Browser fragmentation won't be a problem
... because things like jQuery, SproutCore, and Prototype are essentially Hardware Abstraction Layers for Javscript Virtual Machines.
... because things like jQuery, SproutCore, and Prototype are essentially Hardware Abstraction Layers for Javscript Virtual Machines.
Isn't ChromeOS based on Chrome, which is based on webkit?
How can Google be pro HTML5 and Apple anti-HTML5 when Google's HTML5 code comes from Apple?
Did I miss a meme?
>when Google's HTML5 code comes from Apple?
How exactly do you arrive at this conclusion? WebKit is Open Source with many contributors, not Apple's baby and in any case its Google who head up the HTML5 Working Group.
Apple's only discrete contribution to the HTML5+ arsenal is Canvas which is a pretty poor answer to Flash or Silverlight now, never mind how they'll be looking when HTML5 hits CR sometime late in 2012.
Because it's true, WebKit is Apple's most famous open source baby, ask about or just go and check who registered and hosts webkit.org.
That stuff about flash & silverlight is way off as well, they're both on a downward spiral to obsolescence.
And then went on to be total arses about giving changes back to KHTML.
So Open-source, yes...baby, no...well, maybe adopted baby.
I think you'll also find that KHTML is merely a fork of the earlier KDE HTML Widget and so on ad absurdia.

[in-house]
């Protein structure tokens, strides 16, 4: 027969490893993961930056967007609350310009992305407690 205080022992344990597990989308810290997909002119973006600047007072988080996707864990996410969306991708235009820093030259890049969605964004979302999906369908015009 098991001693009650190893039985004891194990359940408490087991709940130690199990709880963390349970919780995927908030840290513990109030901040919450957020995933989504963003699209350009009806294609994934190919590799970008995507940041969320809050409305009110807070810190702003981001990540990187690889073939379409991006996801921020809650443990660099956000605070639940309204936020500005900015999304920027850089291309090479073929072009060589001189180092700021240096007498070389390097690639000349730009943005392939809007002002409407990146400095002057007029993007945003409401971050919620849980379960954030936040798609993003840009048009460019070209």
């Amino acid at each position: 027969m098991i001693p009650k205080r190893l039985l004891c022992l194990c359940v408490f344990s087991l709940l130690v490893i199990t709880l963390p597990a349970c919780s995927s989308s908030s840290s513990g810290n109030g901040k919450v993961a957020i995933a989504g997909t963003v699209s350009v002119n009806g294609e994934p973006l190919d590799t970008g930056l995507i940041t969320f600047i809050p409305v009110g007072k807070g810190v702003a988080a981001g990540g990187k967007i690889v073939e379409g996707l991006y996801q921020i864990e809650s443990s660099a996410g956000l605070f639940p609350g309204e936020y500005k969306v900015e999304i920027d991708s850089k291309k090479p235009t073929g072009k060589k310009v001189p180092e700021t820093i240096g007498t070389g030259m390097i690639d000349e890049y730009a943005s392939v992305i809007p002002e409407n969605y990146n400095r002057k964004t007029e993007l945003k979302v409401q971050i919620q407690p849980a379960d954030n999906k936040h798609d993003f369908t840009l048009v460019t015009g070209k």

When someone mentions Microsoft's IE do you chirp in with 'actually that's NCSA Mosaic', is Firefox just Netscape's Gecko with some UI fluff? can I have some of what you're smoking?
khtmlw was the basis of KHTML and after KHTML came along khtmlw development basically stopped. KHTML was later re-written basically from scratch in 1999.
KHTML is the successor to the original khtmlw.
Webkit was forked from KHTML and Apple were gits about contributing back for a while.
WebKit and KHTML are both still actively developed and commits are passed between them therefore it is hardly comparable to the original KHTML and khtmlw.
Therefore I still say calling it "Apple's baby" is misleading.
The problem is when the wiz-bang GUI is a major part of the application, e.g. a video game, then that forces that game to become totally open source and yet as the games industry is so competitive that means competitors will have access to the code and some will take competitors code to use or reverse engineer it for themselves. So like it or not, financial business survival in the games industry for the vast majority of cases necessitates closed source.
Also I would like to see someone write a Quake style first person shoot-em-up 3D engine in HTML5. The point is, its not even close to capable of matching other means of achieving that level of coding. So HTML5 isn't going to displace other languages in all computationally intensive applications including even Java.